Preserving Music and Art Within Your Community
Lomax the Songhunter chronicles the life of Alan Lomax, who earned a singular place for himself in American culture and arts. Building on the pioneering work of his father, John, whom he accompanied on folk-song recording tours of the American South and Southwest in the 1930s and 1940s, Alan set out after World War II to do nothing less than draw the folk music map of the world.
Folk music preserves the history of the people. What can you to preserve the music and art in your life and your community?
- Make a list of all the folk songs that you know. Shirley Collins says "in all the good songs and all the bad songs, what you have is the history of the people. It's the memory of the people. It's how they feel about so many things." Choose one of the folk songs you know and study it in depth. Where did you learn it? What is it about? What history does it tell? Whose memories does it include?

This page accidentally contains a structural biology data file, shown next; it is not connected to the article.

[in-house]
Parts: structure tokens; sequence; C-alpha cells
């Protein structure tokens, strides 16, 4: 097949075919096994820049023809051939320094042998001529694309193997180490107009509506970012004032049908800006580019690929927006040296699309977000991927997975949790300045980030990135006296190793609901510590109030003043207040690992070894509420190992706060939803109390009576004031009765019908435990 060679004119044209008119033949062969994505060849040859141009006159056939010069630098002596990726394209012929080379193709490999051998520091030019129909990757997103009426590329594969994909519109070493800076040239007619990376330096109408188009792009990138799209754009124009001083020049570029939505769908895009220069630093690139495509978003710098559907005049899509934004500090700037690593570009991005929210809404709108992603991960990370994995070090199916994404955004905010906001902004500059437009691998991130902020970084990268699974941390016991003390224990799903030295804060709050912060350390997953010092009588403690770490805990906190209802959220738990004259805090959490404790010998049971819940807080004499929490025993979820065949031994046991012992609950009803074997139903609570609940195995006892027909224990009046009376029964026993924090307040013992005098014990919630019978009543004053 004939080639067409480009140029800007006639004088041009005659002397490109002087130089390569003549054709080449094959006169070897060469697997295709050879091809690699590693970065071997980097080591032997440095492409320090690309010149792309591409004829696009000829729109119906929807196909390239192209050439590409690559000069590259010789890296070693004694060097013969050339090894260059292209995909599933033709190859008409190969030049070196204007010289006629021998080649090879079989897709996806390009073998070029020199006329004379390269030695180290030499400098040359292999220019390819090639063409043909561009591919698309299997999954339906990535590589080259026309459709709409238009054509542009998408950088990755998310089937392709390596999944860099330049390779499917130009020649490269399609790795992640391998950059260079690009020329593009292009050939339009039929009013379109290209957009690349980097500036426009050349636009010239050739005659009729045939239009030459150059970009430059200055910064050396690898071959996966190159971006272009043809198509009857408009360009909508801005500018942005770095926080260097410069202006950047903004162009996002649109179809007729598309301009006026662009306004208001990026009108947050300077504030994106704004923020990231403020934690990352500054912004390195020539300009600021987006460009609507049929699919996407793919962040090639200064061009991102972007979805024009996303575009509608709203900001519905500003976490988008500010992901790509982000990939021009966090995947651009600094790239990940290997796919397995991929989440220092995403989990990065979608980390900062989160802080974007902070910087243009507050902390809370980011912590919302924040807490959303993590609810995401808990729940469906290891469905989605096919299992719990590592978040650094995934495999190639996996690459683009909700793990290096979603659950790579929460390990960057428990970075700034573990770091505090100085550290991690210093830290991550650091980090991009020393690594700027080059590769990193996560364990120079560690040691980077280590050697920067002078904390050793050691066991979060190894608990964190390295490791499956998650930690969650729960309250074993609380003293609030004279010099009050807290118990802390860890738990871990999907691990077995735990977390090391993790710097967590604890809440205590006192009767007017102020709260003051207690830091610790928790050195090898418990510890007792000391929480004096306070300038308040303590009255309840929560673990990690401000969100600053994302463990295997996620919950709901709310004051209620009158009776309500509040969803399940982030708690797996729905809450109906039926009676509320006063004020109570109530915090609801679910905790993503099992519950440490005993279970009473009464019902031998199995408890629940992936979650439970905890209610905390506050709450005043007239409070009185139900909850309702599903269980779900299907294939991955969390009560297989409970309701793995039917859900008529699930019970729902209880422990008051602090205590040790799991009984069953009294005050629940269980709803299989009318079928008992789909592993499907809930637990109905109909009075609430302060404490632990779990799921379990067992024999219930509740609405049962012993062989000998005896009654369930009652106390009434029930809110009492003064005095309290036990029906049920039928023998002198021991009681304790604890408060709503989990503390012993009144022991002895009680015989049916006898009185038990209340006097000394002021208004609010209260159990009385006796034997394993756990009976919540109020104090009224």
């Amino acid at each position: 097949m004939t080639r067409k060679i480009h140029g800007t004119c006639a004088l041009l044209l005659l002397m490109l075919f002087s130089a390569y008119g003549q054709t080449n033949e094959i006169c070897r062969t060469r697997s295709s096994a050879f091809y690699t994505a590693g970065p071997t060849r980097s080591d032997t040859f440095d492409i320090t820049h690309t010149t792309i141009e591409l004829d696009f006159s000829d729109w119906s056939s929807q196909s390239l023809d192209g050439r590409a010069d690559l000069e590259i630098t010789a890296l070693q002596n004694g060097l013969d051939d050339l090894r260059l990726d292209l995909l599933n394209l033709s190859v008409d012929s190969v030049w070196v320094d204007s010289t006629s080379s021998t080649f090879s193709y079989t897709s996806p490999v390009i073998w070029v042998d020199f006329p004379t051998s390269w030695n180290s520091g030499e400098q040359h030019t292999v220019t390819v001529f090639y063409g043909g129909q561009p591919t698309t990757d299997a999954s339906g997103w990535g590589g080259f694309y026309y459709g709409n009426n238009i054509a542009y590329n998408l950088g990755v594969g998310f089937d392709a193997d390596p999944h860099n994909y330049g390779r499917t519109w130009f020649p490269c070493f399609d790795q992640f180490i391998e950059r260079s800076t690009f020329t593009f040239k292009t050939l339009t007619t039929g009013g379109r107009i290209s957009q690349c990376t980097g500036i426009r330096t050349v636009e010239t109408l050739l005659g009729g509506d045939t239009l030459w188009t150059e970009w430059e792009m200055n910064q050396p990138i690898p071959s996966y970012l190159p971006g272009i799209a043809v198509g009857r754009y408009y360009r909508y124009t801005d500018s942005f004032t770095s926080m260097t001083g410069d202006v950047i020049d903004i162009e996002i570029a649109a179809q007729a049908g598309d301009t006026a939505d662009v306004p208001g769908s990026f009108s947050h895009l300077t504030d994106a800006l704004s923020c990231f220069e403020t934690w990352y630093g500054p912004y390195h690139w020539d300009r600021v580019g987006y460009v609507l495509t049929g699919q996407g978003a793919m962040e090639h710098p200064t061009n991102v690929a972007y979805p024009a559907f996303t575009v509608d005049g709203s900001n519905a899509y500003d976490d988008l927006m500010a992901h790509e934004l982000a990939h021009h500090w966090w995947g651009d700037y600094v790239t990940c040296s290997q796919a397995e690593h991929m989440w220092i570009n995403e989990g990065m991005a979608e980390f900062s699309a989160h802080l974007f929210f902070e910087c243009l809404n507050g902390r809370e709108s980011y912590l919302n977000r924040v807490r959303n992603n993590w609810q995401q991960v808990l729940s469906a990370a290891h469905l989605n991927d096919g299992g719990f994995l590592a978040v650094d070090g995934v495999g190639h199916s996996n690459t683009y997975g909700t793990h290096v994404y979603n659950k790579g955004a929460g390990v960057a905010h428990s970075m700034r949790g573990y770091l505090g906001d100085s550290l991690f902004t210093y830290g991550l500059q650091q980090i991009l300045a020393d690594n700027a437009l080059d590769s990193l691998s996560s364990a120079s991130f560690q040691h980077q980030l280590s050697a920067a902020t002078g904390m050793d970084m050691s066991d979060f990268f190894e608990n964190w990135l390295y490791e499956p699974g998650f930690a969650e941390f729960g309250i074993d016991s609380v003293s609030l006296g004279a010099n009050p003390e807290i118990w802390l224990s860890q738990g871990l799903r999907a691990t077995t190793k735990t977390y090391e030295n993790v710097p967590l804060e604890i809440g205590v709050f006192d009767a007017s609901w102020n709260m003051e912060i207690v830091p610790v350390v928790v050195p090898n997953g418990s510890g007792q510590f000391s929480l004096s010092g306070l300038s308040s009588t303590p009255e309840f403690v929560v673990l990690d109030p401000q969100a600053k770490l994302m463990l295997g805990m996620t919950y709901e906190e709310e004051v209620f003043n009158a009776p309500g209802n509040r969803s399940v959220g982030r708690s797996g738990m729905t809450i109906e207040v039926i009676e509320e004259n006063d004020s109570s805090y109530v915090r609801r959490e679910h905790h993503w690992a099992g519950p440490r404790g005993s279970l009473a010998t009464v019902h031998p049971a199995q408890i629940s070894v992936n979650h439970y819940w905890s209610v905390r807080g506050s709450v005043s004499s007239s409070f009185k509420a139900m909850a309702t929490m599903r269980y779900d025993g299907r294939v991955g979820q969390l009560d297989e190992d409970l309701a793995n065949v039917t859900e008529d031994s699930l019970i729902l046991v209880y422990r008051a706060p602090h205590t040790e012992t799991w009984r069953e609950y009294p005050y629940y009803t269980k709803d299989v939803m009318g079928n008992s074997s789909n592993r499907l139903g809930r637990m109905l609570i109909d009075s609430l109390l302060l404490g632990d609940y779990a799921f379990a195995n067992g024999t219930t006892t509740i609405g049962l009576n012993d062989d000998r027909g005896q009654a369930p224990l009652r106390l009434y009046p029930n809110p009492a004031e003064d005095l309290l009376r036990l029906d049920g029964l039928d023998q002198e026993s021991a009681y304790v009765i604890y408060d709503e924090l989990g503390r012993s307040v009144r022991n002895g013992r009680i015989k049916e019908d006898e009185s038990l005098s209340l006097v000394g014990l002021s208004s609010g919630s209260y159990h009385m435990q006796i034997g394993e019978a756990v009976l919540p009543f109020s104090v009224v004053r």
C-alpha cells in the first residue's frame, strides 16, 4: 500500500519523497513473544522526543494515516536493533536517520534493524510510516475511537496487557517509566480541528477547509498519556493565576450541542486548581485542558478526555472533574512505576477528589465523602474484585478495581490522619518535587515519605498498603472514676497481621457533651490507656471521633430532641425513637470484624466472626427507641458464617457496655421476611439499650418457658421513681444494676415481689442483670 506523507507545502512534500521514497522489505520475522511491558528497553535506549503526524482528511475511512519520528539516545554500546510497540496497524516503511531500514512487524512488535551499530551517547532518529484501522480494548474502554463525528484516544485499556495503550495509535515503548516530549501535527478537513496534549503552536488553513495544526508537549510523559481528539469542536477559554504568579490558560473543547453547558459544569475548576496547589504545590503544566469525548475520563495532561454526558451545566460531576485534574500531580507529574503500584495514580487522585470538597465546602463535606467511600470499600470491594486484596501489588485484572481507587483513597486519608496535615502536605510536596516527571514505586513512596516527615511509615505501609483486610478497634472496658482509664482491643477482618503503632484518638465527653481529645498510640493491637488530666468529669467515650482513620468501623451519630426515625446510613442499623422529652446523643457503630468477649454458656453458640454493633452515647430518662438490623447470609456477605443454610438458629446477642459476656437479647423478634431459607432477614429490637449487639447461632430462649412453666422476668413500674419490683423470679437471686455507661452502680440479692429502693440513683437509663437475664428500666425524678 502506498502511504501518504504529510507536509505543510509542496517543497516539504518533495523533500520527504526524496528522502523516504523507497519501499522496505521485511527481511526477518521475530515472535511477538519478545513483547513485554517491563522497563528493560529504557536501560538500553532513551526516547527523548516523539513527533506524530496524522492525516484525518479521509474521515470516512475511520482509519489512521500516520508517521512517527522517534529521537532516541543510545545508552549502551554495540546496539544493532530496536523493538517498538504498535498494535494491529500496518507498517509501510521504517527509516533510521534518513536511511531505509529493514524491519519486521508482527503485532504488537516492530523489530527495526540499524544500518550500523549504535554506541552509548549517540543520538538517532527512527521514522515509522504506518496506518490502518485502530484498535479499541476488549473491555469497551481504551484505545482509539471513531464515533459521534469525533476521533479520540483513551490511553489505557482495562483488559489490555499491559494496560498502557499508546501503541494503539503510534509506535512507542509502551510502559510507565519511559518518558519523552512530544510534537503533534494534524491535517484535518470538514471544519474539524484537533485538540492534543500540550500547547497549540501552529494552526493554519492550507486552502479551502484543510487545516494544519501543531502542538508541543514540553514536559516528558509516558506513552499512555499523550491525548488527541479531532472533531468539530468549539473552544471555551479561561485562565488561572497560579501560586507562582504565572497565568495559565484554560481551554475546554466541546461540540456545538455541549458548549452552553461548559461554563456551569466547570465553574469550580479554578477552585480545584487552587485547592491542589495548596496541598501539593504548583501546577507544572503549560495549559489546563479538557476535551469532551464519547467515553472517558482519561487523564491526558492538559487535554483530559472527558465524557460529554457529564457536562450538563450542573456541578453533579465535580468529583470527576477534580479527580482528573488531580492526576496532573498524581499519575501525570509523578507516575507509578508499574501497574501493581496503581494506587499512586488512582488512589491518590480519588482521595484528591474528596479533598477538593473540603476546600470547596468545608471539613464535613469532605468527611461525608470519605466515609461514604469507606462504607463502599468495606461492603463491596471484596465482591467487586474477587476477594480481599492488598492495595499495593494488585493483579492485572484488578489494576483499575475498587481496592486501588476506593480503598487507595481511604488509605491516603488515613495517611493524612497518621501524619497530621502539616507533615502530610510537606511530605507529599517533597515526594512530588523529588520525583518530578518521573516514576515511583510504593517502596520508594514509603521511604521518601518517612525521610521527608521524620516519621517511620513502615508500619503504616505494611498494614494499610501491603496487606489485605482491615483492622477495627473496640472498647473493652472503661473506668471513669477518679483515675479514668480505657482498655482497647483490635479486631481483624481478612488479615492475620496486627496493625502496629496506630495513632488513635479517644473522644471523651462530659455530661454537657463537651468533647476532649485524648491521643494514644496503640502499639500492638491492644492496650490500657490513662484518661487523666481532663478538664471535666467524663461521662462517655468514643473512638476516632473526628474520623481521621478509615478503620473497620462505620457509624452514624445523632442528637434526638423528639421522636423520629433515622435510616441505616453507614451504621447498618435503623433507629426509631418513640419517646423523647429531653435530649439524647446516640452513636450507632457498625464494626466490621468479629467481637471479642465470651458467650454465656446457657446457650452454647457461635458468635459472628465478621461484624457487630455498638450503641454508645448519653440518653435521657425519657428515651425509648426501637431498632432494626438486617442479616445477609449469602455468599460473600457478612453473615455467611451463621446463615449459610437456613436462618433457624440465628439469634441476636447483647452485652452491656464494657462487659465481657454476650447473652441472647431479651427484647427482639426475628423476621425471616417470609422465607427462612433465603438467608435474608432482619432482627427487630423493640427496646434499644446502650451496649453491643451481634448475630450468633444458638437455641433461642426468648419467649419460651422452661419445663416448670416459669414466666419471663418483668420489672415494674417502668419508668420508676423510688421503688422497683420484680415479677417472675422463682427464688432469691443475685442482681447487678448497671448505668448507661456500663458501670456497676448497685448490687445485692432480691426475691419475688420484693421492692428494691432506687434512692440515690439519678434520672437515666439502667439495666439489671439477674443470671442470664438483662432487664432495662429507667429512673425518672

- Get involved in preserving folk life (music, art, games, etc.) from your community or family.
- Investigate issues related to folk music and copyright. Who should own and/or profit from music that evolved in a community over time or that is of unknown origin? What are the potential consequences of making folk music into a commodity?
Get informed about the issues in the film and lead a discussion in your community.
P.O.V. offers discussion guides for all of our films. Film club members, teachers and event planners may use these guides when viewing the film with a group. The discussion guide contains background information, sample discussion questions and a list of related resources.
This interactive lesson plan is designed to be used in conjunction with the film Lomax the Songhunter, which focuses on the music preservation efforts of Alan Lomax.
This multimedia resource list, compiled by Paul Bareno of the San Diego Public Library in partnership with the American Library Association, provides a range of perspectives on the issues raised by the P.O.V. documentary Lomax the Songhunter and recommended books and magazine articles about Alan Lomax and his work.